While the case details are fascinating, Adelstein leaves a LOT to the imagination. The narrative will suddenly skip over 2-5 years with no warning, and we are often given cases without personal context. The writing is also clipped and abrupt, which I suppose makes sense for a newspaper reporter. Often huge periods of time are skipped over (Adelstein goes from single to married for years in a chapter: it’s a little confusing, and I wish we had more personal backstory).

Overall I did really enjoy this despite the writing flaws. It reads like fiction (so smooth & quick), but you learn a LOT while reading it. I also enjoyed Jake as a protagonist: most reviews mention what a terrible person he is, but I think that is totally missing the point. The book clearly lays out how Japan expects its reporters to behave in a terrible matter: it’s either lie and cheat and be a dick, or get fired. Adelstein HAD to act the way he did, and his contribution to journalism was incredibly important. I feel like simplifying this book to “author is kind of a jerk” misses the entire point. It’s not Adelstein who is awful: it’s the entire system.

Lipstick Rating 3 And 1 Half

 

 

 

Reading Challenge Goals

Books Read: 128/200

Goal Books: 121

Impulse Reads: 7

May 2017 Wrapup: Part I

16 May

My TBR list is getting frighteningly, unmanageably out of control. One of my goals this year was to read 75 books off of it, which is a noble endeavor that I’ve kind of been avoiding. So I’ve decided that May is “read your TBR month” meaning that all of my night-time (aka primary) reads can only be books from that list. Which is 445+ titles, so a lot to pick from! It’s gone well so far with 7 TBR books down, and I am currently in the middle of 2 others. Ideally I’d love to read 15 by the end of the month, but we’ll see how that goes…

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Daredevils, by Shawn Vestal. Finished May 1st. Everything about this book sounded so appealing to me. It’s about a Mormon girl who is forced to be a Sister Wife (aka second/third/etc wife of a polygamist) at the tender age of 15. She is wild at heart and does not at all believe in the community, so from the moment she finds out about her “engagement” she plots to escape–along with the help of her husband’s nephew, who falls head over heels for her.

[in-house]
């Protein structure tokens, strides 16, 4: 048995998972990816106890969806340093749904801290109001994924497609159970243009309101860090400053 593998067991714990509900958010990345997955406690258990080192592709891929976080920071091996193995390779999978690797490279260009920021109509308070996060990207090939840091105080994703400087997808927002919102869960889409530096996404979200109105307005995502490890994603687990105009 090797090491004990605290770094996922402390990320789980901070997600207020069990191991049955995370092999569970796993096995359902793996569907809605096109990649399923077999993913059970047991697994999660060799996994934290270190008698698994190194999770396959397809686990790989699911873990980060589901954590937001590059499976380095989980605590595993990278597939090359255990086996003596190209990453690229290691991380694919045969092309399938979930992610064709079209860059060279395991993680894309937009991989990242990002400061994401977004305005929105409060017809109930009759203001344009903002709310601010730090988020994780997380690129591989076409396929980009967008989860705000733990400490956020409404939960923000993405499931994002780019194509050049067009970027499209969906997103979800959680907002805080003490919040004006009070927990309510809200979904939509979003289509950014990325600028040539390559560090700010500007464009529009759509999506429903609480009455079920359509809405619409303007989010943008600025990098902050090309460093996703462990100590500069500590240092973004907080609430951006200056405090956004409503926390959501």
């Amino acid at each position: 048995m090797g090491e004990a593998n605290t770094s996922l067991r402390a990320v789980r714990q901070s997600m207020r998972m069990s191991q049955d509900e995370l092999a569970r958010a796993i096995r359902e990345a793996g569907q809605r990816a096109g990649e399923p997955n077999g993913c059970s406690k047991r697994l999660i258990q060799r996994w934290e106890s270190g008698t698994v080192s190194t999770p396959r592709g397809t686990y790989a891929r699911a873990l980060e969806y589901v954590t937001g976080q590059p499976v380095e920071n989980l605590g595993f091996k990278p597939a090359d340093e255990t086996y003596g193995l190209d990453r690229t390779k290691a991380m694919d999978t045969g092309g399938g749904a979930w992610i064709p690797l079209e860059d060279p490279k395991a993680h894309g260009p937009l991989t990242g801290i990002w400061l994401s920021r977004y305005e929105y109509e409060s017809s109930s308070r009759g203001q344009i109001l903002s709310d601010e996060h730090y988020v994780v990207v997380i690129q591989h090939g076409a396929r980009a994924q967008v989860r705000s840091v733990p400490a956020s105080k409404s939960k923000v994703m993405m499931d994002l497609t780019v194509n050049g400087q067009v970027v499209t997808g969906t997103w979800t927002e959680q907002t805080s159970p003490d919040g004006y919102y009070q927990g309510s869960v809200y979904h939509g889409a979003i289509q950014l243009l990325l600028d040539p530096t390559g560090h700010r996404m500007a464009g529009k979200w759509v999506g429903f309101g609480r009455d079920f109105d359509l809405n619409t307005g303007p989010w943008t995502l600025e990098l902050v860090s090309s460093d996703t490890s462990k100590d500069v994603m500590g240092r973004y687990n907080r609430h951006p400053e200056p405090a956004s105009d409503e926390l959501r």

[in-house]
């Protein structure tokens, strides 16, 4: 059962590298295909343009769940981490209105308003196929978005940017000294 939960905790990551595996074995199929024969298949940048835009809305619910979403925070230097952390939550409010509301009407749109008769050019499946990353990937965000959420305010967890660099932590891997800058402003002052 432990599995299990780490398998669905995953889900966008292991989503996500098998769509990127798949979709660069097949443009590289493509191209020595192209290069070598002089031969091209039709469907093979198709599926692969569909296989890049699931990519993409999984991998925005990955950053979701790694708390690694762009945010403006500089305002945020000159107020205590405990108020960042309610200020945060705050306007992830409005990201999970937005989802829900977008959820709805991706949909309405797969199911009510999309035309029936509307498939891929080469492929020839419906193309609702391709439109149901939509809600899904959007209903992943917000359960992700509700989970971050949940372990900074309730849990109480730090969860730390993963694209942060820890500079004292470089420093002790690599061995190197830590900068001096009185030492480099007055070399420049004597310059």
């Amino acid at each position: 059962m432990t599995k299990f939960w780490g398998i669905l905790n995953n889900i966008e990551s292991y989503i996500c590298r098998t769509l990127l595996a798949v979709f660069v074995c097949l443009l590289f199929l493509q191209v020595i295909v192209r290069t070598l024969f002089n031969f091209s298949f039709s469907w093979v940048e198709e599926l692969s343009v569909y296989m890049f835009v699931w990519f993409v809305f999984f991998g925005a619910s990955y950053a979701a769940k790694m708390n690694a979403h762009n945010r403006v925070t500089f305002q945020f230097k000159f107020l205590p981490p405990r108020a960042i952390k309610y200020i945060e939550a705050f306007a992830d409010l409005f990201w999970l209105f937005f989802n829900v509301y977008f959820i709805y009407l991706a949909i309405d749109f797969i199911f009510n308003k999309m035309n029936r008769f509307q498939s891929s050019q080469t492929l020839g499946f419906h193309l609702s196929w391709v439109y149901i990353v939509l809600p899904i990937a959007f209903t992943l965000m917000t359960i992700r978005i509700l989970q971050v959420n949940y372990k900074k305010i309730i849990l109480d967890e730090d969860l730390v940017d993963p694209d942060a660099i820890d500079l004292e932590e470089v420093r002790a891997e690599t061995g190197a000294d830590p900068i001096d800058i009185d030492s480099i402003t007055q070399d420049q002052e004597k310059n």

This may seem like a damsel in distress story but Loretta is anything but a damsel. Even amidst horrifying circumstances she is brave and canny. And, thankfully, also not a “heart of gold with a rough exterior” archetype. Part of the magic of this novel is slowly realizing that Loretta is very much in charge of everything that happens, and works very hard to shape the reactions (and actions) of everyone around her. She’s a fascinating character, and I do wish we’d been given a bit more of her perspective.

Intertwined with Loretta’s story is the lore of Evel Knievel. Thus the title, Daredevils. We get in-between fragment-chapters of Knievel addressing America about his long history of daredevil tricks, and these themes mirror the actual narrative. He’s also an important, shadowy presence in the book in many clever and strange ways. It sounds like a bizarre combination of things (escape from a cult, coming of age, crazy road trips, Evel Knievel…) but some weird alchemy holds it all together very well.

Lipstick Rating 3 And 1 Half

 

 

 

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The Night Mark, by Tiffany Reisz. Finished May 3rd. I hate to say that a Tiffany Reisz book was not for me, but I think I am just not the target audience here. I love Reisz for the snark and bite of her work: sure, we get happy stories from her, but there is always darkness teeming under the surface. And while I suppose The Night Mark has a few dark moments, it is primarily a romance. Which I don’t like.

I mean, we do get time travel, which I thought was enough of a hook to get me to bite. But this is not The Time Traveler’s Wife. It’s not a tragedy, it’s not a deconstruction of time travel tropes. It’s a pretty straightforward ‘woman’s husband dies, woman gets with new terrible husband, woman gets divorced, woman somehow travels back to 1921 and finds a man who is exactly like husband #1 in looks and personality’ story. There is death, there are elements of sadness, but the focus is on the love between Faye (our heroine) and Will/Carrick (first husband/dude in past).

As usual with Reisz, I think the characters were the strongest point of this. The side characters are great, and Faye is a decently snarky narrator (though she pales in comparison to queen Nora). I’m sure romance lovers will enjoy this because the writing is much better than what you usually find in the genre and there’s a decently engaging plot with twists and turns. I just wanted something more like her Original Sinners series or her stand-alone The Bourbon Thief, which does the “dark romance” thing way better.

Lipstick Rating 2 And 1 Half

 

 

 

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Oola, by Brittany Newell. Finished May 4th. A dark, quirky, moody story of obsession gone wrong. 20-somethings Leif and Oola meet at a party and he is almost instantly smitten with her. Well, I suppose smitten is not the right word exactly, because there is nothing positive about Leif’s attention. It is clear that Oola isn’t exactly looking for a relationship, but the two end up together anyway under strange circumstances. Leif is part of an extensive and very wealthy family, and his “job” is to house-sit for various relatives while they are on vacation. Which is a lot. Basically, Leif offers Oola free room and board and an adventurous romp across Europe & the US. She says yes because come on now, who wouldn’t?